Robert “Gunny” Armstrong, Jr.: becoming the guy others depend on

Robert Armstrong is a volunteer firefighter with South Whidbey Fire/EMS. - Contributed photo
Robert Armstrong is a volunteer firefighter with South Whidbey Fire/EMS.
— image credit: Contributed photo

When Robert G. Armstrong Jr. was a child growing up in rural New York State, he and his friends used to sneak into a barn that housed a fire truck and pretend to be fireman.

In that same town, whenever an emergency occurred — such as a fire — there was a community volunteer who everyone looked up to and counted on to help them out. He was a local farmer who arrived on the scene, assessed the situation and took charge.

These experiences had a profound affect on Armstrong. He knew by age 10 that he wanted to be the person others counted on to lead. And he wanted to be a fireman.

He became a leader first, turning down a career as a baseball player to join the U.S. Marine Corps, and rising to the rank of Gunnery Sergeant — he retains the handle “Gunny” to this day.

Armstrong served in three wars, directed missions and operations, and trained and led as many as 250 Marines at a time.

After 20 years, he retired and moved to Whidbey Island, where he’s realizing his childhood dream of becoming a firefighter.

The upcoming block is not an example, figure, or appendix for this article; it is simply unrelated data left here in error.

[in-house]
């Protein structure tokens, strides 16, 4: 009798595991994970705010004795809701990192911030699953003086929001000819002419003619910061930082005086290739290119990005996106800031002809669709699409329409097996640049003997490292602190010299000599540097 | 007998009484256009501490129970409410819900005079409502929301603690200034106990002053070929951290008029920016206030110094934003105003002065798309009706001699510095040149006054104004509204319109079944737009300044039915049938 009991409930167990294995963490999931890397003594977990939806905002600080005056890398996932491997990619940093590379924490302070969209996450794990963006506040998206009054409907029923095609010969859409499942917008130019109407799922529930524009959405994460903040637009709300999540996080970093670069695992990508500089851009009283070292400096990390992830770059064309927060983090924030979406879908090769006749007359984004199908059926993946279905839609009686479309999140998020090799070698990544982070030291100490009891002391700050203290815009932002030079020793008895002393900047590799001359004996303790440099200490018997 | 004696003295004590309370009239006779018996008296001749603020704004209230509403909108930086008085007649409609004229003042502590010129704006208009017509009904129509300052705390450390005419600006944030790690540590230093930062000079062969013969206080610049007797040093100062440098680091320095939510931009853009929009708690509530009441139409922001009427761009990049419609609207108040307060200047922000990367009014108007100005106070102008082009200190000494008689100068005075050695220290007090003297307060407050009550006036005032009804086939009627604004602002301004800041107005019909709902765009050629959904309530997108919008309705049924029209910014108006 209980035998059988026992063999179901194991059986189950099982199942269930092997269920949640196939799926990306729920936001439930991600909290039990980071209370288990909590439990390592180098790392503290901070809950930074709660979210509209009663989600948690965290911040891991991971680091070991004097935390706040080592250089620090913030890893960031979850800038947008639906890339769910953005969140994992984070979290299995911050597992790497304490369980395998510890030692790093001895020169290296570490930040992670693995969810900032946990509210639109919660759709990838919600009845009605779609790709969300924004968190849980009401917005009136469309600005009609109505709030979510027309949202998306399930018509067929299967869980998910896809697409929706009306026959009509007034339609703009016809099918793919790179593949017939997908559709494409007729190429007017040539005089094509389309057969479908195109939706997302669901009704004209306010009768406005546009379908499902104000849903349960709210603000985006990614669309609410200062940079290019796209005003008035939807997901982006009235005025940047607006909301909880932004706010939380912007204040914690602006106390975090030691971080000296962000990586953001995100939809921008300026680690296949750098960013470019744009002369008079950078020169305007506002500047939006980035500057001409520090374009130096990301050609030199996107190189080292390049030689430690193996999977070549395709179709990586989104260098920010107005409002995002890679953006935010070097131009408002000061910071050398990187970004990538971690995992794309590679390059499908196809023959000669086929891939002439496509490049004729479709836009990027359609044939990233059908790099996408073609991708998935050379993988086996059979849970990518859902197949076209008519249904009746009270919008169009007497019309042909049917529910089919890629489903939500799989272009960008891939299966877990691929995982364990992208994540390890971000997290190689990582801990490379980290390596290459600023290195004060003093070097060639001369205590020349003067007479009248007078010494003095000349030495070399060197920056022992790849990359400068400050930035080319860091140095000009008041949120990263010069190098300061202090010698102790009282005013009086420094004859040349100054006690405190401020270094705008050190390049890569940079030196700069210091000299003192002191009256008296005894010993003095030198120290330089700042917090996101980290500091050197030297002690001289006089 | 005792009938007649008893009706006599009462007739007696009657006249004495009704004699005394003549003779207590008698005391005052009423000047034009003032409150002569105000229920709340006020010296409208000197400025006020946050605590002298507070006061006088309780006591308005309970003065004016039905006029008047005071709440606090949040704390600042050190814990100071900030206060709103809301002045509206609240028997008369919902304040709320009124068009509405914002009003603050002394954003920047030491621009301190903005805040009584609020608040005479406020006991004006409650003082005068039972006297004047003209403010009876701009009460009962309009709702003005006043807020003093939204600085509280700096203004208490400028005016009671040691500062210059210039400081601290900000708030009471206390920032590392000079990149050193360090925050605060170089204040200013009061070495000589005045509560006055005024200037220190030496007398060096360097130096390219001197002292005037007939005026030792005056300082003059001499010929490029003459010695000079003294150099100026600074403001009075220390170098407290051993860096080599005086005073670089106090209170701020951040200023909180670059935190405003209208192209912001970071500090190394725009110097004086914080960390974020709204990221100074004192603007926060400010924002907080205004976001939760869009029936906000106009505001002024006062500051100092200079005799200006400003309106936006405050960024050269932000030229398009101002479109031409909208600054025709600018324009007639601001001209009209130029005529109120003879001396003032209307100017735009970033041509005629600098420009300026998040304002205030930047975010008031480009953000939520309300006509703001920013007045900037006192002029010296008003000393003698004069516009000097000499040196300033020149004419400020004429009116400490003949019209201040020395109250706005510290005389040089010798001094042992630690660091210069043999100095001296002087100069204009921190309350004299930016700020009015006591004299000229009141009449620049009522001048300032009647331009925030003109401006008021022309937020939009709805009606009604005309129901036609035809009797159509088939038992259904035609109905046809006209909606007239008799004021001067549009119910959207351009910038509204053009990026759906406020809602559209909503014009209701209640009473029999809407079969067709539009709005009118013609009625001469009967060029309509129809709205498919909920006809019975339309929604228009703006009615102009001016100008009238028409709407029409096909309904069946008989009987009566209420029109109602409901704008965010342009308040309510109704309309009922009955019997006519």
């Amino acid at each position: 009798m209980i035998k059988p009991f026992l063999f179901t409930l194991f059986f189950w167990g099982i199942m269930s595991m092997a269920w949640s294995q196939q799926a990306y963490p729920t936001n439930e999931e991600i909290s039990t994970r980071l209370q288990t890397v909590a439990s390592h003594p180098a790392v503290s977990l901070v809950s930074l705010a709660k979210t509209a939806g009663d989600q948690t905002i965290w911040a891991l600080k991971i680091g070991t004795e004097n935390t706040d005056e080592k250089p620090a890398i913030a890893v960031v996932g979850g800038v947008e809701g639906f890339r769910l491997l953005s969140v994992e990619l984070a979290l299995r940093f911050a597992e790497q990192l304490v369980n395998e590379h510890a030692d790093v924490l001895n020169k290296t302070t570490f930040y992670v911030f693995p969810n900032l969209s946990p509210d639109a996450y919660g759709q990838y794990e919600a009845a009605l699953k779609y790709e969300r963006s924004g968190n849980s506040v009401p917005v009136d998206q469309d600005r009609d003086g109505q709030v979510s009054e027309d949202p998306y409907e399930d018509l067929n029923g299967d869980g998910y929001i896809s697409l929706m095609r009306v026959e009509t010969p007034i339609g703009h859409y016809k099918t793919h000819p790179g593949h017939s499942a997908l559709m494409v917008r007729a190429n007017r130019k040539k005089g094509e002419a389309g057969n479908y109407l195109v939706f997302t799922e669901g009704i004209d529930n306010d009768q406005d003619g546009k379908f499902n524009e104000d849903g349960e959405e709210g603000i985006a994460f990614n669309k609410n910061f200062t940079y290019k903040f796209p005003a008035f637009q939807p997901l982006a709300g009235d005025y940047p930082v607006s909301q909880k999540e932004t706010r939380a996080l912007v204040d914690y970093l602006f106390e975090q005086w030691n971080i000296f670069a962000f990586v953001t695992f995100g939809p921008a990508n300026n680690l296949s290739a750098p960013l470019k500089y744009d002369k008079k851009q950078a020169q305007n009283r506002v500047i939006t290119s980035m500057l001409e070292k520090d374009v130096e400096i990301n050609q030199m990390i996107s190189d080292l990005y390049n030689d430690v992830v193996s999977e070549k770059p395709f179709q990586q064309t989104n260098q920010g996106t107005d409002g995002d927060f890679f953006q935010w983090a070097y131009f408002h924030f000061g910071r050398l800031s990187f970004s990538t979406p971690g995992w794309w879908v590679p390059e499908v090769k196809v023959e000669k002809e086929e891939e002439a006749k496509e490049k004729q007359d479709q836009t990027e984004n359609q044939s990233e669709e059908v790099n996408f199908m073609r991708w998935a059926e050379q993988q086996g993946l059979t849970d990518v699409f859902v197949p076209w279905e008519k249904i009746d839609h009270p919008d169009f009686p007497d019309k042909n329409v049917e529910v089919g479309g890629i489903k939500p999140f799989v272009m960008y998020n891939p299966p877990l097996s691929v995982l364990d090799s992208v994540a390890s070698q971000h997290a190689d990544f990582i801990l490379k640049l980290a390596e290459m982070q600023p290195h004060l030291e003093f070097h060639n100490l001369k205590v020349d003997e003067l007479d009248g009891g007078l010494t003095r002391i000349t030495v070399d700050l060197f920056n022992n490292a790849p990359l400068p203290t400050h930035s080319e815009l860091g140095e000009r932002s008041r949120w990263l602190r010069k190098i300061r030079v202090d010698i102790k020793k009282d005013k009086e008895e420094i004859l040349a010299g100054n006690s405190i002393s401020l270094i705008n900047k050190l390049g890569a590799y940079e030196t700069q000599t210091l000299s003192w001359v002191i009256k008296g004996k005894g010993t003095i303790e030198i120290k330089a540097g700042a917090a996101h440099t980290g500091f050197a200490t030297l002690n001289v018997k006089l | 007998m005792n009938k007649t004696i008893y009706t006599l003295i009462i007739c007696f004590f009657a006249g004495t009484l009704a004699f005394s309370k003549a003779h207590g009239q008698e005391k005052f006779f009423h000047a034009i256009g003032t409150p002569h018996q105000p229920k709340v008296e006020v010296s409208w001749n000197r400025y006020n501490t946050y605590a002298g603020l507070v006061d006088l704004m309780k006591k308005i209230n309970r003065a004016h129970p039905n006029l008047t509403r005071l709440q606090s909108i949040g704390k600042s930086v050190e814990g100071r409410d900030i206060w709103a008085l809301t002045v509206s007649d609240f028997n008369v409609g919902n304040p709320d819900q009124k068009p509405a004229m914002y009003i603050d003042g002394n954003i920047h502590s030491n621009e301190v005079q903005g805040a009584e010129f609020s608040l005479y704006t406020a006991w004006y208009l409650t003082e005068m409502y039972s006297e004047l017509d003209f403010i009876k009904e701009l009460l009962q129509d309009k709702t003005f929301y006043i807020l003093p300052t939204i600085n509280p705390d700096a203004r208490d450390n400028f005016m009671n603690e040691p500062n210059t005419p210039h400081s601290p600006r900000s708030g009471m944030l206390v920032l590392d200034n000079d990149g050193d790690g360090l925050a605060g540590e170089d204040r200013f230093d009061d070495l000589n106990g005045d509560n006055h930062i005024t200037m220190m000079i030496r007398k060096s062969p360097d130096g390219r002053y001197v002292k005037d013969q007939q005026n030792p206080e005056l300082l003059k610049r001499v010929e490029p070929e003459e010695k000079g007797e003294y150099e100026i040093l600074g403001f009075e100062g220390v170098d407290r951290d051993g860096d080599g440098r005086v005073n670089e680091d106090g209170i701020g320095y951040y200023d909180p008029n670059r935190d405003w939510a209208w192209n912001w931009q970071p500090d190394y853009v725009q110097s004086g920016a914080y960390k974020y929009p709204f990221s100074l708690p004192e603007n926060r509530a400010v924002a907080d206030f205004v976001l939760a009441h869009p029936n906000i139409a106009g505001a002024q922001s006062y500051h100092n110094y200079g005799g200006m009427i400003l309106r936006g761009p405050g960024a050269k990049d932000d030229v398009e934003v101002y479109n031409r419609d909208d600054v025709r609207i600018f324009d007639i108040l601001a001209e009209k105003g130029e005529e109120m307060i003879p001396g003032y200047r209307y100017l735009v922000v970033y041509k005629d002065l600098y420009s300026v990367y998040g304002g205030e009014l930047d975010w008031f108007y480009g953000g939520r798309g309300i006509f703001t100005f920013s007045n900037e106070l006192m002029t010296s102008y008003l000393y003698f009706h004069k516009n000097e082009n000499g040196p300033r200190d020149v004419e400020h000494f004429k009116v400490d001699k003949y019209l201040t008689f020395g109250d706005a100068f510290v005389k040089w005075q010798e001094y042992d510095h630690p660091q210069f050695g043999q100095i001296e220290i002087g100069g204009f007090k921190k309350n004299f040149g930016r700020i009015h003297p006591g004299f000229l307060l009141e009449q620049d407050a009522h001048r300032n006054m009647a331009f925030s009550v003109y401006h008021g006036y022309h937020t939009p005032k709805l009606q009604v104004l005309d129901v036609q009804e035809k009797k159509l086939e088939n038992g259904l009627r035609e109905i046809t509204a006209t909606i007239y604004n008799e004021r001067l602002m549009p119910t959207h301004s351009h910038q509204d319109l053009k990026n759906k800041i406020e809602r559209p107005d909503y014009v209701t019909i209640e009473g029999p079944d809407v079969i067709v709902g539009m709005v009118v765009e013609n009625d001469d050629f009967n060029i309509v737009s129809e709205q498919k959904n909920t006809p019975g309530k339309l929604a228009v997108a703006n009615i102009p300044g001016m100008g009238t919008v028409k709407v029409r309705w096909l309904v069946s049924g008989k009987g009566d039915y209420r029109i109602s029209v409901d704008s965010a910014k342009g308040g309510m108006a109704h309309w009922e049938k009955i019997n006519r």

He wasn’t on the island two days before heading down to Freeland Station 31 to fill out an application. He finished his training at the academy and became a firefighter in early 2013.

“It’s in my nature to go where people need help,” Armstrong said. “My Scottish grandfather believed that you had to be strong for others and be the ‘first one in and last one out.’ That really stuck with me.”

Perhaps that explains his other volunteer efforts as well. He’s a stay-at-home dad with three young sons, so he coaches little league and cub scouts. He also taught kids in his neighborhood to work with their hands, helping them build a tree fort, go-kart and just about anything that can be built.

People will also occasionally find him talking with at-risk juveniles at the county detention center in Coupeville, sharing stories, providing guidance and helping them understand that the decisions you make in life can make a difference in its outcome.

“I’m teaching my own kids what my grandfather and father taught me,” Armstrong said. “It’s not just about where you live, but about your community and making it the best it can be by getting involved.”


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